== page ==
For me, in 2004 the face of the online learning environment shifted away from the static pages for my class website, designed in FrontPage and containing notes from class, to using the web as a means of extending the classroom. With the rise of Wiki’s, Blog’s, Social Bookmarking and Networking, and more the purpose of the “class website” has shifted from being “virtual” and simply “personal” to now allowing us to be truly “collaborative.”

Two important forces guide how we teach and the overall environmental philosophy of education: the Mission of Education and the Business of Education.  The work that teachers put into teaching is nothing short of mission work.  No teacher could ever enter into education with the goal of becoming wealthy.  Educators give overwhelming time and energy to the children they teach.  It is the Mission of Education that drives the idealistic young college graduate to enter into teaching- simply “liking kids” isn’t enough since many days you won’t like them much at all. 

But let’s face it, education is a business.  In private and independent schools that corporate attitude extends even further into annual funds and capital campaigns where parents and alumni are called “constituents” and “investors” whereas in the public sector it’s taxes that pay the bills and build the new buildings and every citizen has a vested interest.   Money is invested in the education of our youth in hopes that the investment will reap tangible rewards we can measure.  Where the Business and the Mission of Education differ is how rewards are measured and success is determined.

A Business approach to education focuses on the tangible profit- bigger buildings, larger endowments, increased salary and benefits, better athletic facilities and programs (especially since a strong athletics program is directly tied to financial growth).  The Mission approach looks toward the more subjective rewards- the thanks a student gives when they claim you were their favorite teacher, the bragging rights you earn when your students already knew the material their teacher was presenting since you had taught it the year before, the creative projects full of the eagerness and spirit of the classroom experience, and so on.  The success of the learning experience is where the two meet- where the Business and Mission of Education collide.  Without teachers giving their all and devoting themselves to the mission of education, no matter how much money you throw at the program, it will fail.  Without the fundraising and business end of education, even the most devoted teacher will lack the proper supplies and funds to carry out his or her mission.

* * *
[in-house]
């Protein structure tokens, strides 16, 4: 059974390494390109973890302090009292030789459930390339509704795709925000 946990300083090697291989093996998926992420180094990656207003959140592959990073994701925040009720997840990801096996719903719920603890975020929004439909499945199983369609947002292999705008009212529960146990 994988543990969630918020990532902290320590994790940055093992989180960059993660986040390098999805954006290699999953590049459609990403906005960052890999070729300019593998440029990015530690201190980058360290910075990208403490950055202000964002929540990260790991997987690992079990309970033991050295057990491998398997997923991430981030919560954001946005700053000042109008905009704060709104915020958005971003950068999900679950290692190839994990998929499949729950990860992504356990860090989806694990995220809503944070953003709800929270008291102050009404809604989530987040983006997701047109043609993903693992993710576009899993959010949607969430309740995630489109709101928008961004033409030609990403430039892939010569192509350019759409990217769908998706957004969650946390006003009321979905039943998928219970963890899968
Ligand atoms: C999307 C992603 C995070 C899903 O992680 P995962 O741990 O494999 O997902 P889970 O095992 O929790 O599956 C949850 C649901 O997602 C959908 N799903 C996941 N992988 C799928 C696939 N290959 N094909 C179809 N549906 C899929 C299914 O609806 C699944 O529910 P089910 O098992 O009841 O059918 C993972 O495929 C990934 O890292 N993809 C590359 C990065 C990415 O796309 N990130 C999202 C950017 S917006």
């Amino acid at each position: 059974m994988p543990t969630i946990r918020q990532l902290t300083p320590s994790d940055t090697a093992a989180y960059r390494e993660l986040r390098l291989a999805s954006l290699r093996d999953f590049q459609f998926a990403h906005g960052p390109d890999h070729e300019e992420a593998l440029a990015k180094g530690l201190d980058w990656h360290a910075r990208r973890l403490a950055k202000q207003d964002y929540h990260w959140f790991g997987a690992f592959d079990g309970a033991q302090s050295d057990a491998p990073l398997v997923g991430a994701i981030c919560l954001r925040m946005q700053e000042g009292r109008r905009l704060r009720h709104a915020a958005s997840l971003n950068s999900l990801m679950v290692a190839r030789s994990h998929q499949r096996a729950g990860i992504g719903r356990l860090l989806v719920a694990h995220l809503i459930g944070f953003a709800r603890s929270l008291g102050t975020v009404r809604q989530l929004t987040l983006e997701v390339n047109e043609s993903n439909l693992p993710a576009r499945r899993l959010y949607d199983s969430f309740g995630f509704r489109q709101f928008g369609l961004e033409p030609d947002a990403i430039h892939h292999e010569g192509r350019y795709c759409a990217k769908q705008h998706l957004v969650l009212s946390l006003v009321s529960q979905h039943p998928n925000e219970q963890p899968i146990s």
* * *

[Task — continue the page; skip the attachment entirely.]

It is here where the parental responsibility falls.  Parents support the school financially through taxes/ tuition and through gifts and volunteer time.  They support the mission of the teachers by helping their child through the projects and homework as well as understanding when their child comes home claiming “my teacher hates me” when we know otherwise.  Parents become the glue that holds the forces together as well as the advocates when one force is lacking or being given favor over the other.

Some things to ponder:
1. How has No Child Left Untested shifted the focus from Mission to Business?
2. What can we do to combat this?
3. How can parents become more involved and supportive of the Mission of Education?